Parallel Postprocessing

Hi everyone,

I am using Julia PyPlot to do postprocessing for simulation data. Here is the sample script for my parallel work:

using Distributed
@everywhere using PyCall
@everywhere matplotlib = pyimport("matplotlib")
@everywhere matplotlib.use("Agg")
@everywhere using PyPlot, Glob

@everywhere function process(filename::String, dir::String=".")
   np = pyimport("numpy");
   filehead, data, filelist = readdata(filename, dir=dir, verbose=false);
   # Postprocessing...
   plt.savefig("$(time).png")
   println("finished saving $(time)!")
end

# Define path and filenames
dir = ".";
filename = "y*.out";

# Find filenames
# ......

# Processing
@distributed for filename in filenames
    println("filename: $(filename)")
    process(filename, dir)
end

In this way, I find all the filenames on one processor, distribute the names within workers, and do the plotting and saving on each worker using @distributed. Since there’s no dependency between processing different files, this seems to work.

I am wondering if there are better ways to do this, say, using @threads or channel? Any idea is appreciated!

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For embarrassingly parallel tasks like this, this looks good to me. Simple and effective.

Later I encountered some issue when running this script in the command line but not in REPL. In REPL mode, everything looks fine, the plots are saved in png format. However, if I just type

julia process.jl

Then the function process is never been executed, and no error message returned. What’s wrong with that? I feel like the scheduled task in the queue is never been executed.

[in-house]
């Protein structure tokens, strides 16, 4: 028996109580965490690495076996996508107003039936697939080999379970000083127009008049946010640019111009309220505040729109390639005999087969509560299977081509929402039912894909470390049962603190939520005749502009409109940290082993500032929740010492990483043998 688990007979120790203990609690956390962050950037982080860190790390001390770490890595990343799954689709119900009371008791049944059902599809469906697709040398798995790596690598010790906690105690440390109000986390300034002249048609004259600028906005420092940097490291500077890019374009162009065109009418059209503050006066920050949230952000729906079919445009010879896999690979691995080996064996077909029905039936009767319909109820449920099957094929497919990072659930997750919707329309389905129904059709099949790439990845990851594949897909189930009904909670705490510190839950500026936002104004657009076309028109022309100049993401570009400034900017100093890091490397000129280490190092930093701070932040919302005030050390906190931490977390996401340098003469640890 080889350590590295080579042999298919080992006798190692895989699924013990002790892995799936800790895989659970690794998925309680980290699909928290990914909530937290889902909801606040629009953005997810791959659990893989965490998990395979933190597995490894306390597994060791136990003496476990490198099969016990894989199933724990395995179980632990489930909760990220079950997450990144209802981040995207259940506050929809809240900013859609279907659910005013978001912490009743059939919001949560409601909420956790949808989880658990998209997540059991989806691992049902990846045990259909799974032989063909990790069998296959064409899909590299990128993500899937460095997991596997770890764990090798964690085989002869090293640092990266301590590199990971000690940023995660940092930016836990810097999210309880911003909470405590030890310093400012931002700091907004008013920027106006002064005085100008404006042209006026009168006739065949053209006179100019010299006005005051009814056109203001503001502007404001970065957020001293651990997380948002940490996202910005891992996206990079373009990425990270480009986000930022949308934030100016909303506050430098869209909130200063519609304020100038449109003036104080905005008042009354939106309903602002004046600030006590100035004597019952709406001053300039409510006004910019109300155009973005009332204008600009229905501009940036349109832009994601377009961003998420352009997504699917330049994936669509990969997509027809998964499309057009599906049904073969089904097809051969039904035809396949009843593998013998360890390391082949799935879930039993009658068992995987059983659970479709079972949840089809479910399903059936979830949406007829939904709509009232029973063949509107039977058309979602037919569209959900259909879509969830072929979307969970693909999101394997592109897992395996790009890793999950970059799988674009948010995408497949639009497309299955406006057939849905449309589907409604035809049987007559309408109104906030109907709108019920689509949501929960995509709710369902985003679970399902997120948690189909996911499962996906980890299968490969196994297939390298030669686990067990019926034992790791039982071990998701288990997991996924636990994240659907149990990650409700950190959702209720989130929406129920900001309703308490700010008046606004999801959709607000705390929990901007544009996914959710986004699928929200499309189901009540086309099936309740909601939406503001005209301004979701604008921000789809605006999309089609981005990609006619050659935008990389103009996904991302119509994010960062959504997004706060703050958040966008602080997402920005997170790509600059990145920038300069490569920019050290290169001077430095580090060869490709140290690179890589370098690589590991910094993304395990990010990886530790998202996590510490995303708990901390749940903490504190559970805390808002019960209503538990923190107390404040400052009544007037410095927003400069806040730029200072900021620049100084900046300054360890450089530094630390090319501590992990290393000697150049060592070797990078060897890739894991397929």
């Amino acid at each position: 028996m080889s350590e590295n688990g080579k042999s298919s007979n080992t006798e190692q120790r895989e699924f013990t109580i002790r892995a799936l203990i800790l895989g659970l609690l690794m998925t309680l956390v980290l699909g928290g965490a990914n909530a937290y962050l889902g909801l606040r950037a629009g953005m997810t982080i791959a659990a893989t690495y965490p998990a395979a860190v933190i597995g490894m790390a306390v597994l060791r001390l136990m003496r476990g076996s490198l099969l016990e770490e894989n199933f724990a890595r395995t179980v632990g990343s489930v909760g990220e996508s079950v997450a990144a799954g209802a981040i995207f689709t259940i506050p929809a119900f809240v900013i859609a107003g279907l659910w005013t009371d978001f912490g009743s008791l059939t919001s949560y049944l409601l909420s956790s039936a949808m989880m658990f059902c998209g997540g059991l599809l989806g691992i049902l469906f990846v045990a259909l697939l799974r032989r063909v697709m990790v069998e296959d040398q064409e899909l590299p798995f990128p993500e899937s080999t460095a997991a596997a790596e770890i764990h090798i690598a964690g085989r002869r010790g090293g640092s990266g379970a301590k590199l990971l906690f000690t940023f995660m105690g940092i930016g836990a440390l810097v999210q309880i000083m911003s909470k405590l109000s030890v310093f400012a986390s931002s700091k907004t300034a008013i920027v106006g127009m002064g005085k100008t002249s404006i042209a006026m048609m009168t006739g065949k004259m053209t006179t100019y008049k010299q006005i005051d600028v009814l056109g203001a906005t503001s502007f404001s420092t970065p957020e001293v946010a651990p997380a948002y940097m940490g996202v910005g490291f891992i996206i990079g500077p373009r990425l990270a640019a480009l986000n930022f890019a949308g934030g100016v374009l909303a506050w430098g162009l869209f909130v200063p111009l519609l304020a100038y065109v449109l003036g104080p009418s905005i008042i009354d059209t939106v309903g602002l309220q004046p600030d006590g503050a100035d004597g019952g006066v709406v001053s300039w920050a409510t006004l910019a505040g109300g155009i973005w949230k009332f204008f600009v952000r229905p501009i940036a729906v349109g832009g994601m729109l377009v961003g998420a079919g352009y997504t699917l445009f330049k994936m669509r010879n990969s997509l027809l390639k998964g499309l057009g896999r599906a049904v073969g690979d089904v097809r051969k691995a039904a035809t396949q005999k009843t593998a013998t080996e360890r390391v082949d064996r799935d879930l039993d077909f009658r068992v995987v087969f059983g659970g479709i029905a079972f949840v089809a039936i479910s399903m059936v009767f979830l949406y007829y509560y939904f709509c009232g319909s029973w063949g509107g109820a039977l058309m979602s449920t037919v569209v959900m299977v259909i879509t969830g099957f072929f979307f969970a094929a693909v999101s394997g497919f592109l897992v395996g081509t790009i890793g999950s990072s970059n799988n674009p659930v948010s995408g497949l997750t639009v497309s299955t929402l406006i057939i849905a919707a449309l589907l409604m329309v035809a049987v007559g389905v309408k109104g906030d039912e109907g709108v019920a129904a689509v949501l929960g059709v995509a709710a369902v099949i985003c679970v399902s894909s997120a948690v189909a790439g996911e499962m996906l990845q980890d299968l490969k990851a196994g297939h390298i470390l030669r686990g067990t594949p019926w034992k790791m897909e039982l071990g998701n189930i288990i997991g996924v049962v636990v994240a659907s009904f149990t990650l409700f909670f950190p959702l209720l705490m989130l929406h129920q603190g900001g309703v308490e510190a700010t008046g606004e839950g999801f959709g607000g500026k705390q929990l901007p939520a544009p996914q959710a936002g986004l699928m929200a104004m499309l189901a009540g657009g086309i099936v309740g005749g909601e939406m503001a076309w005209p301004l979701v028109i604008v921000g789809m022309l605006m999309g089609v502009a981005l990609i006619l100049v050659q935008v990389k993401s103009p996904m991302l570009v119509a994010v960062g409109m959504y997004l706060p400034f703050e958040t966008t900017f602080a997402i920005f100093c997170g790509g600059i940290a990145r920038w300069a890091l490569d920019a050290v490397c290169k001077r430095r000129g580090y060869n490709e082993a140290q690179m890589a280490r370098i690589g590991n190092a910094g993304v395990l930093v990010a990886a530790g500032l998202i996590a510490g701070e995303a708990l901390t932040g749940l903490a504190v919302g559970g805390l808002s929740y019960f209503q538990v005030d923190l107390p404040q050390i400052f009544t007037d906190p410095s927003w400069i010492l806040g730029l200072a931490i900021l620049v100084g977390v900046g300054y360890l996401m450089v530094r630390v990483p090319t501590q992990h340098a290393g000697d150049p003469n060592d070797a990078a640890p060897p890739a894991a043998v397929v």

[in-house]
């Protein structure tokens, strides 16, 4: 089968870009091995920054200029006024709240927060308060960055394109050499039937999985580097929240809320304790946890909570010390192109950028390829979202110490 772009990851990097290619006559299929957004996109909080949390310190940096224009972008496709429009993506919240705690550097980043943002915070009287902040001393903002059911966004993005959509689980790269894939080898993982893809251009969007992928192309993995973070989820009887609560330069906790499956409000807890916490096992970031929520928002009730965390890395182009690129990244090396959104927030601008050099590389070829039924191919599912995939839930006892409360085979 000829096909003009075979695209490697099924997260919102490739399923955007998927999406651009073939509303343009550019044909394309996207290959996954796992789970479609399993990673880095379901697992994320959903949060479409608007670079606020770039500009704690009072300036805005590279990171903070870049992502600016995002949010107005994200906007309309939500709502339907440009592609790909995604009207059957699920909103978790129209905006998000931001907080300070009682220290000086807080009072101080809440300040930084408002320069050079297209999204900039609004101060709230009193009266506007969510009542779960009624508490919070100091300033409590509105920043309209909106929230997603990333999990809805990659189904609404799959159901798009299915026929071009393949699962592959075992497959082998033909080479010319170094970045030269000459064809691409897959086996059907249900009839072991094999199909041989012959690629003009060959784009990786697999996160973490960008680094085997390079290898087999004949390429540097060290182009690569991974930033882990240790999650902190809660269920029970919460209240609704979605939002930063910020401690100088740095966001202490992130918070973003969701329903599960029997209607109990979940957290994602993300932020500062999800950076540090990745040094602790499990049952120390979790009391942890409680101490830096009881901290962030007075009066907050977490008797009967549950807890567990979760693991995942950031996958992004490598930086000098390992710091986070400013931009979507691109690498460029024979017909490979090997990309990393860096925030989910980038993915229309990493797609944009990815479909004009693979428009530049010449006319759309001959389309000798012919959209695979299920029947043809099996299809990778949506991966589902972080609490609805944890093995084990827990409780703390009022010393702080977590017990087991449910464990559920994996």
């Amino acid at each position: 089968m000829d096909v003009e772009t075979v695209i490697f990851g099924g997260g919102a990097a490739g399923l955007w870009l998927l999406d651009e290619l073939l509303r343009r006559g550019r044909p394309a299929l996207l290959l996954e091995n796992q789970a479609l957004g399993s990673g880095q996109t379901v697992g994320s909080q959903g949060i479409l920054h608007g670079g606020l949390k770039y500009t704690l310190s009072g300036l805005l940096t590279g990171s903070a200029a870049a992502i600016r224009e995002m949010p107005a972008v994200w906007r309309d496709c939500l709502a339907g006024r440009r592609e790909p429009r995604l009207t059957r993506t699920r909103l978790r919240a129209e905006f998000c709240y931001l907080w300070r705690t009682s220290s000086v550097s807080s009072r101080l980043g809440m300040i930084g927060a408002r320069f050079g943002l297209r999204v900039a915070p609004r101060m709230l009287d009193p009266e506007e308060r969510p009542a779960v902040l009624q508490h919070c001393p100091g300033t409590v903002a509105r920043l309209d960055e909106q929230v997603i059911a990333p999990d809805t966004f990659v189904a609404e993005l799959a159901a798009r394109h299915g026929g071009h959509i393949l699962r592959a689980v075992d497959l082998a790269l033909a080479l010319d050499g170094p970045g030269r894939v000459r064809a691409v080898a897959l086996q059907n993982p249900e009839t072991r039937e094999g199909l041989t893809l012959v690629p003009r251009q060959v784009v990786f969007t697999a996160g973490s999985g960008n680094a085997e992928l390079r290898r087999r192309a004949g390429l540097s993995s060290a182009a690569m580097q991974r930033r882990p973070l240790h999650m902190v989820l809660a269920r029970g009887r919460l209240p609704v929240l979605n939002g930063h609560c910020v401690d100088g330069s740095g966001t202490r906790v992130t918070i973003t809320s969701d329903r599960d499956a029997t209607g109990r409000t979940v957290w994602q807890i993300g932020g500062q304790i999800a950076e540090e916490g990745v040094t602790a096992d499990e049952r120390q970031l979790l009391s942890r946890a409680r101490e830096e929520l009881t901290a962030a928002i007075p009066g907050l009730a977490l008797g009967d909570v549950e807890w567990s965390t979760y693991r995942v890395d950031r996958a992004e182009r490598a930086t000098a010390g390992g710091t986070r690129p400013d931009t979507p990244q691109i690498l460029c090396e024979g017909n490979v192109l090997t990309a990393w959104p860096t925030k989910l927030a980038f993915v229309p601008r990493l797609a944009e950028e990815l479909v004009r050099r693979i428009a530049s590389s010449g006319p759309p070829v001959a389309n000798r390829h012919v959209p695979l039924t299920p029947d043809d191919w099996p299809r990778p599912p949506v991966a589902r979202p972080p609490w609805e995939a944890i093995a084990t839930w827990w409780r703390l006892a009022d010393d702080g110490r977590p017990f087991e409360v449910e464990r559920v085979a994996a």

The driver script is sending the tasks off to workers and exiting immediately, because the distribute for loop returns immediately. This in turn kills the workers immediately. Doesn’t happen on the REPL because that stays alive after you run each command.

You need to have your driver script wait for the workers to all finish, by for example doing a dummy reduce.

1 Like

Makes sense! So what is the command I’m missing? Some synchronization, barrier() or just wait()?

The docs for @distributed say that if you give it a reducer it’ll wait for the workers, so that it can compute the reduction. So you can have each worker return something, say 1, and use + as the reducer.

Or just add @sync in front of @distributed.

1 Like

I created ThreadTools for this kind of tasks

6 Likes

Is this for the upcoming 1.3 only? I would think thread pools is preferable in these kind of parallel IO work.

Yeah it only works for v1.3
I have a small benchmark in the Readme indicating roughly where the overhead caused by my implementation strategy starts becoming noticeable.

Can’t wait to try v1.3 and your package! Thanks for sharing!

Nice!

@baggepinnen your response promoted me to catch up on the multithreading news

If I understand the single global lock on libuv correctly, that means that interacting with it is done on a privileged thread, but the actual IO can happen in parallel? If not then for IO heavy tasks threads wouldn’t help…